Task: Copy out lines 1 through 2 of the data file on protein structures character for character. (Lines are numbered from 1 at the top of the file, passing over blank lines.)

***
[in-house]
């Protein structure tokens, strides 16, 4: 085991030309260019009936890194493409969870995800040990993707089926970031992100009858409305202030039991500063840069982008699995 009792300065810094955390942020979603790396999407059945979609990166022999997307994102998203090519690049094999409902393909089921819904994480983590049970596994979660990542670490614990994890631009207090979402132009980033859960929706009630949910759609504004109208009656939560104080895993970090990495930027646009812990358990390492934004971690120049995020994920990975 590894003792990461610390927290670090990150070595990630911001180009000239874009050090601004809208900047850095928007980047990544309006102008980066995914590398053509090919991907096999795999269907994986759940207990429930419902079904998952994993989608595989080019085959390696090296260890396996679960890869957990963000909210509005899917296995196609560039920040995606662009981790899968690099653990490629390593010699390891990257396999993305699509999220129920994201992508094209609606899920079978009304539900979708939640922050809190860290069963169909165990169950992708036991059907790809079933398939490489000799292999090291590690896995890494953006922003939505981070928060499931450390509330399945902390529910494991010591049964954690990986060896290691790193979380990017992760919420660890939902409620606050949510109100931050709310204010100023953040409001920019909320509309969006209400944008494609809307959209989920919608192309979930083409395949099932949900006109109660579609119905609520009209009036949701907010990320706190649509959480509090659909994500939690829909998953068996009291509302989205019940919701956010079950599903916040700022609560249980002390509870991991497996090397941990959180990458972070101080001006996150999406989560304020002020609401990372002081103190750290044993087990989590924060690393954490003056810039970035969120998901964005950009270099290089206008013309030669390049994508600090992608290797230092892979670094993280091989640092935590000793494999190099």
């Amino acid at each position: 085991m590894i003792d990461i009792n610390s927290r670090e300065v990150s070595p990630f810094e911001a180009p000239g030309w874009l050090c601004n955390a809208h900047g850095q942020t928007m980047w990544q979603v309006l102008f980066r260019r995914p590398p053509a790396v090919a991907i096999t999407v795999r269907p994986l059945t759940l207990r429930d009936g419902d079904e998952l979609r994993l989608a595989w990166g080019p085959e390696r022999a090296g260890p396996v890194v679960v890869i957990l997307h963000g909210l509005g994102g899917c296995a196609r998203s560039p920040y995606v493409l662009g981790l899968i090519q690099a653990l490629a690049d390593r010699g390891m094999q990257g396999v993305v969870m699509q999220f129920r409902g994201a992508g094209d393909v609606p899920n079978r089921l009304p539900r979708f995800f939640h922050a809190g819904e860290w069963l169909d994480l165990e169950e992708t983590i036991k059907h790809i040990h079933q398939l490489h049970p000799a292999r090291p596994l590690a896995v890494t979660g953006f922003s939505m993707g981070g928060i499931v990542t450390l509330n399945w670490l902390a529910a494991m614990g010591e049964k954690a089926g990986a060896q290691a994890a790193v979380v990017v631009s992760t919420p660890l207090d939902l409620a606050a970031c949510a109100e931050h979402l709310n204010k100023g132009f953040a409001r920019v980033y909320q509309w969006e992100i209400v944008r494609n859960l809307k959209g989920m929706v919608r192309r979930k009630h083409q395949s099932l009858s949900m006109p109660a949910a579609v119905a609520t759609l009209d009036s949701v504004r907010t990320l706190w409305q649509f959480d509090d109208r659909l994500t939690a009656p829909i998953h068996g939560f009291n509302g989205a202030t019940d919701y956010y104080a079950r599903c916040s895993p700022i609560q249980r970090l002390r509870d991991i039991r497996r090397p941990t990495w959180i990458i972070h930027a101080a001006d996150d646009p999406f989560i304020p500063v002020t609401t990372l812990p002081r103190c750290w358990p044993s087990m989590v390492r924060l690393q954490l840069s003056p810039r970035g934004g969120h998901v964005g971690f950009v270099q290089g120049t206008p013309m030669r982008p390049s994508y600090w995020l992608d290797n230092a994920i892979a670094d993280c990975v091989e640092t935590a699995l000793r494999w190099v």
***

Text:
[in-house]
């Protein structure tokens, strides 16, 4: 085991030309260019009936890194493409969870995800040990993707089926970031992100009858409305202030039991500063840069982008699995 009792300065810094955390942020979603790396999407059945979609990166022999997307994102998203090519690049094999409902393909089921819904994480983590049970596994979660990542670490614990994890631009207090979402132009980033859960929706009630949910759609504004109208009656939560104080895993970090990495930027646009812990358990390492934004971690120049995020994920990975 590894003792990461610390927290670090990150070595990630911001180009000239874009050090601004809208900047850095928007980047990544309006102008980066995914590398053509090919991907096999795999269907994986759940207990429930419902079904998952994993989608595989080019085959390696090296260890396996679960890869957990963000909210509005899917296995196609560039920040995606662009981790899968690099653990490629390593010699390891990257396999993305699509999220129920994201992508094209609606899920079978009304539900979708939640922050809190860290069963169909165990169950992708036991059907790809079933398939490489000799292999090291590690896995890494953006922003939505981070928060499931450390509330399945902390529910494991010591049964954690990986060896290691790193979380990017992760919420660890939902409620606050949510109100931050709310204010100023953040409001920019909320509309969006209400944008494609809307959209989920919608192309979930083409395949099932949900006109109660579609119905609520009209009036949701907010990320706190649509959480509090659909994500939690829909998953068996009291509302989205019940919701956010079950599903916040700022609560249980002390509870991991497996090397941990959180990458972070101080001006996150999406989560304020002020609401990372002081103190750290044993087990989590924060690393954490003056810039970035969120998901964005950009270099290089206008013309030669390049994508600090992608290797230092892979670094993280091989640092935590000793494999190099």